Have you heard of the idea that extraordinary claims require extraordinary evidence? Although Occam’s razor would have you believe that Jesus Christ rising from the dead is the best explanation, this isn’t really the case as the supernatural has never been proven to be possible, and in every other situation where we’ve found the right answer to a claim, it has always been the natural answer rather than the supernatural one.

Although I don’t believe in the swoon theory, the one that says Jesus didn’t really die when he was crucified, I would believe it over the resurrection. This is because although it is ridiculously implausible, it is still possible within the laws of physics, whereas resurrection after three days is known to be impossible within the laws of physics.

You could argue that due to this, I would accept anything instead of believing that Jesus rose from the dead. This is not the case. Extraordinary claims require extraordinary evidence, which means, if the correct level of evidence is there, I’d believe it.

Rising From the Dead Does not Mean You’re the Son of God

“As mentioned previously simply rising from the dead does not make you the messiah, it could make you Lazarus, an alien with future technology, a scientist who has surpassed current technology or person with a mutation that made it possible.

This is the kind of thing that we mean when we say extraordinary claims require extraordinary evidence. When it comes to the supernatural, we really need such a huge amount as it’s never been observed, or a way of observing the supernatural.

This is also why saying things like “The Romans were very good at Crucifixion” and “The tomb would have been guarded” isn’t really good enough.

All of this may sound narrowminded, but it’s also worth noting that if the son of God really knew everything, they would know what it would take to convince me that he was the son of God. They would be able to design their own test to show this conclusively, and it would probably be something that I couldn’t imagine. I also became an athiest after a life of belief through studying, so I really don’t accept this accusation.

Conclusion

The case for Christ is not as strong as it would first seem. Re-examining commonly used arguments, facts about the gospel, and it’s historicity reveal gaps which make many other explanations more likely. Even if you disagree, I hope you can see that the case against the resurrection of Christ is not necessarily weak.

I don’t want it to end here. If you are interested, I would really like to discuss your thoughts regardless of what you believe. I appreciate that it would be near impossible for anyone to respond to a substantial amount of what I’ve written here because of how long it is, however if there are specific sections you’d like to talk about, I’d be very happy to.

This is a huge post and a lot of research and work over months has gone into it. If you could like, share or comment with your opinion, that would go a long way towards justifying writing things like this in the future. Thank you very much.

Sources

This post wouldn’t have been possible without the help of online sources. Here are the ones I used to write this post. I highly recommend researching this issue for yourself rather than just following what I say, here might be some good places to check.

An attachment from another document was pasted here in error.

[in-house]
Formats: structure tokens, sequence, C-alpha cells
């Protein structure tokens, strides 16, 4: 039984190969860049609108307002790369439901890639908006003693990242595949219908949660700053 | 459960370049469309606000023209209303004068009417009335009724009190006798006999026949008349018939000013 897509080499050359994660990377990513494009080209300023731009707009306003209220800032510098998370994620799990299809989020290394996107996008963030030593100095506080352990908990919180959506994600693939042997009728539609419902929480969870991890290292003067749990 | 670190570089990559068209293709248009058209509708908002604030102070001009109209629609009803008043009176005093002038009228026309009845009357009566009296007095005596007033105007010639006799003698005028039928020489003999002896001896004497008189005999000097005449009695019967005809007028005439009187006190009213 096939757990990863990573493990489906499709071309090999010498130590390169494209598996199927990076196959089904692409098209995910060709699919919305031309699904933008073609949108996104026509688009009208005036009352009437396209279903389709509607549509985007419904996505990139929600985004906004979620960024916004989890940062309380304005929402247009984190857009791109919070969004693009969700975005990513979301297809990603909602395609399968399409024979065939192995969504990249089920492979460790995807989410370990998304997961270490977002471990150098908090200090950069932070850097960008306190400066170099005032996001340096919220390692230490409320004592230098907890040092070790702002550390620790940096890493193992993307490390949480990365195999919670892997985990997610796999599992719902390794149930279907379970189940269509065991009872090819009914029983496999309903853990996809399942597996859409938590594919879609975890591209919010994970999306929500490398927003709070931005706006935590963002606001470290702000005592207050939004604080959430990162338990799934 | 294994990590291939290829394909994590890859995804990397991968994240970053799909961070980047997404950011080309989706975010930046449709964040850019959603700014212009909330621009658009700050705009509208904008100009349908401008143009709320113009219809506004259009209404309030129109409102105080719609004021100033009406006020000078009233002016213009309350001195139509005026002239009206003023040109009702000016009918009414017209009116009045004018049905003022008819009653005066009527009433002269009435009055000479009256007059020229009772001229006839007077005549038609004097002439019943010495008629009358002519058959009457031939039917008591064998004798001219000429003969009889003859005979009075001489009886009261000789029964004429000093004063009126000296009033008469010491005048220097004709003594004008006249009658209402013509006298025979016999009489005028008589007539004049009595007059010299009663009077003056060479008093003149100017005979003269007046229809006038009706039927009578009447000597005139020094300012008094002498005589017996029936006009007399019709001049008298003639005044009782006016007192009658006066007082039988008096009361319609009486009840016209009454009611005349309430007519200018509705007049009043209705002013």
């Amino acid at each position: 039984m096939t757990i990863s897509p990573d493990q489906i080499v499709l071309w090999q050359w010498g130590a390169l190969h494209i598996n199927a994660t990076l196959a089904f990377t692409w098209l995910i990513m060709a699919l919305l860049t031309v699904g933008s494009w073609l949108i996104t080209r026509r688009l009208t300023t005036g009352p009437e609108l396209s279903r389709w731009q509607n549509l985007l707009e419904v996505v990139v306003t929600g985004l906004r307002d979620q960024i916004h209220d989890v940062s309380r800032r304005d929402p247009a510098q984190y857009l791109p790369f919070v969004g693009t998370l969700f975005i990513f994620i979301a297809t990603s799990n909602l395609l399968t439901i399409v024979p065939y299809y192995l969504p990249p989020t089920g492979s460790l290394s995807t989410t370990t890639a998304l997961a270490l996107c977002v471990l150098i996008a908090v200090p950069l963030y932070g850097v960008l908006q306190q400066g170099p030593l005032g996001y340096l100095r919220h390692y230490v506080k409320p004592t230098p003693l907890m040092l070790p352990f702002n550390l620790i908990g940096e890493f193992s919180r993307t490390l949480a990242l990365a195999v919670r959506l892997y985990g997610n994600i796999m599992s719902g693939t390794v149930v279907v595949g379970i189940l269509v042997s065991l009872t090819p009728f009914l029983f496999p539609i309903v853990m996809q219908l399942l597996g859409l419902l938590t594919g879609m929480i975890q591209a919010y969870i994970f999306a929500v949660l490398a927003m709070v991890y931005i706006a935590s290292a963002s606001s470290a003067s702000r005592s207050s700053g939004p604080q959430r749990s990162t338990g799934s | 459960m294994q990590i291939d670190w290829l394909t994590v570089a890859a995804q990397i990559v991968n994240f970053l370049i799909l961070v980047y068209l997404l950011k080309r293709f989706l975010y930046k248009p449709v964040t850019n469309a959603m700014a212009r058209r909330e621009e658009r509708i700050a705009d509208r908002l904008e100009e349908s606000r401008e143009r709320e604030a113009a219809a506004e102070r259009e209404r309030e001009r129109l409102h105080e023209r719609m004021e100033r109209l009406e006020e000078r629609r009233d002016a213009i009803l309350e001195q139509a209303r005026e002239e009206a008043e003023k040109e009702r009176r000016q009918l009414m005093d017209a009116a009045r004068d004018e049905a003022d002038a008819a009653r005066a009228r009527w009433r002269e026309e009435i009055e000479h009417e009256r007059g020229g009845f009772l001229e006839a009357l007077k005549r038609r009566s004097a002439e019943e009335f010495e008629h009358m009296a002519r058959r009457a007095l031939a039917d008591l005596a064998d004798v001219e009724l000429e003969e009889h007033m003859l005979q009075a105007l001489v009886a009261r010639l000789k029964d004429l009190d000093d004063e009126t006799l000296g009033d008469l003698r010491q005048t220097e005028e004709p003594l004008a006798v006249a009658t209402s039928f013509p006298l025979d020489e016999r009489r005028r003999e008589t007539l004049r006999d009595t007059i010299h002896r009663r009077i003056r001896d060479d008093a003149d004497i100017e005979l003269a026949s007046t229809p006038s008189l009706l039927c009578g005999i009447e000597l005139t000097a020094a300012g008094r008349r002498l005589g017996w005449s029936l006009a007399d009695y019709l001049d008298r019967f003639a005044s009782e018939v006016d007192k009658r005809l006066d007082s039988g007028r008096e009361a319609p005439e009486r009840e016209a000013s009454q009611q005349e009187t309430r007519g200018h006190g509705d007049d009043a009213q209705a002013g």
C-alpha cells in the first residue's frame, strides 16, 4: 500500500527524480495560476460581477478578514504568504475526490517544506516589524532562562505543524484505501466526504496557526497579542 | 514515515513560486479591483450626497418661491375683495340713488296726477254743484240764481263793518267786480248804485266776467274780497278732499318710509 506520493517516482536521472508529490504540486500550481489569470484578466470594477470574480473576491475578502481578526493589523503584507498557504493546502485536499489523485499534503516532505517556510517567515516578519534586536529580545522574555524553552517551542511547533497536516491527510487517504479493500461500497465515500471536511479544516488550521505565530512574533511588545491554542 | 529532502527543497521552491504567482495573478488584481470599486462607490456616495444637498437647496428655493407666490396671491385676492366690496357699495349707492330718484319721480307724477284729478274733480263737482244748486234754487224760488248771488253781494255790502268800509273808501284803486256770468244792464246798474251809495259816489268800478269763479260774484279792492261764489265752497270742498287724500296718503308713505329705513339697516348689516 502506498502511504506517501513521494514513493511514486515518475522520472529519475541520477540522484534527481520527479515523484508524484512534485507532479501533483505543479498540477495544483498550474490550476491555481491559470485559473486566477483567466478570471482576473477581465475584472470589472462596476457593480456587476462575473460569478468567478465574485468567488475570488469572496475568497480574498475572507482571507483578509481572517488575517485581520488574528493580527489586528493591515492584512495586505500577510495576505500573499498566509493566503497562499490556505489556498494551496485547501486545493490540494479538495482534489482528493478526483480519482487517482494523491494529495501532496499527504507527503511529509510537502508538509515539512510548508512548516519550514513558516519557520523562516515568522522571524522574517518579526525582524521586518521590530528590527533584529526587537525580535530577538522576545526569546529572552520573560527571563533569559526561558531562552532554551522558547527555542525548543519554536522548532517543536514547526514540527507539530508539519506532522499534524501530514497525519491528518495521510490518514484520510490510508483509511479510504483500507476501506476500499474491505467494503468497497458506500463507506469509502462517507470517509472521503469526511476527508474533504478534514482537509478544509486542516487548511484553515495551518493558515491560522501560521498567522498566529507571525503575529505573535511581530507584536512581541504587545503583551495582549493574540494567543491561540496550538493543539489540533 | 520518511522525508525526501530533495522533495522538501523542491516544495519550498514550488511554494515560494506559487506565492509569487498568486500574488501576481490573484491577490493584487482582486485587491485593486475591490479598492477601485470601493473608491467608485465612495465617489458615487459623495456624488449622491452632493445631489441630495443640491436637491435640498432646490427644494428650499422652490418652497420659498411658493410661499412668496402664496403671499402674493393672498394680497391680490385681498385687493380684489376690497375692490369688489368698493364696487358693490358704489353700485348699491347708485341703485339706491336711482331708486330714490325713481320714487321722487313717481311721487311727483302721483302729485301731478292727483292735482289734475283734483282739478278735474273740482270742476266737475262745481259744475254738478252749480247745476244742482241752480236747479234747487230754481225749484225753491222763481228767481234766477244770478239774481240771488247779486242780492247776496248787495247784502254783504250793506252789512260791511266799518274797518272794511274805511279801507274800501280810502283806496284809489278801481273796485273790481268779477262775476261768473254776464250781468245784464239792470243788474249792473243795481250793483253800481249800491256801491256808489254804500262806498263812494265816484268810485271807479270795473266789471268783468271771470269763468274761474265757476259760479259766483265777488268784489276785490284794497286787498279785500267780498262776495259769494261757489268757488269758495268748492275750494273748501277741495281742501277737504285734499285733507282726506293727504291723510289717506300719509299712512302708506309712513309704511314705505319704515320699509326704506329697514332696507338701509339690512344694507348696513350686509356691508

1 – biblword.net when were the original gospels written?

2 – christianity.com, When did Jesus Die? The year Day & Time

3 – healthline.com, False Memory: What You Need to Know

4 – healthline.com, Your Memory is Unreliable, and Science Could Make it More so

5 – wikipedia.org, Biblical manuscript

6 – thebiblejourney.org, Who wrote the Gospels?

7 – gotquestions.org, How old were Jesus’ disciples

8 – macrotrends.net, World Life Expectancy 1950-2021

9 – Reading the new testament, an introduction, Pheme Perkins

10 – earlychurchhistory.org, Longevity in the ancient world

11 – discoveringancienthistory.wordpress.com, The Pauline Epistles, Known and Suspected Forgeries.

12 – Introducing the New Testament Theology, Archibald Macbride Hunter

13 – thegreatcoursesdaily.com, The Synoptic Gospels, a Historians Perspective

14 – National Cathedral Lecture – Misquoting Jesus, Bart D. Ehrman

15 – The Historical Jesus of the Gospels, Craig S

16 – earlychristianwritings.com, Josephus and Jesus: The Testimonium Flavianum Question

17 – How Jesus Became God, Bart D,.Ehrman

18 – Wikipedia.org, Apollonius of Tyana

19 – The Triumph of Christianity, Bart D.Ehrman

20 – The lost Gospel – Mark Goodacre and Dennis MacDonald debate the existence of a Q Source. MythVision Podcast

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20 thoughts on “Did Jesus Rise From The Dead? Why we Have Reasons to Doubt

  1. I came across something that has lingered with me for a few weeks. It was just a statement that we have more evidence of the resurrection of Christ than we have of the existence of Alexander the Great. I’ve been considering that, and, out of sheer curiosity, I wonder what you might think of that assertion.

    Liked by 1 person

    1. Hi Merlin, I’m really glad you shared this with me! By coincidence I’ve heard something like that recently as well. But to be honest, I really have no idea how good the evidence is for Alexander the Great, so this comparison is not easy for me to comment on, so I can only talk about the evidence which I have seen about Jesus.

      He is certainly the most attested Jew at the time, we know much more about him than say the high priest at the time, who should have been an important figure. But I feel facts like this are obtained from the fact that there are lots and lots of copies of the gospel. It’s true that this is the case, but these copies mostly come from very late (like 700 years) after the event itself.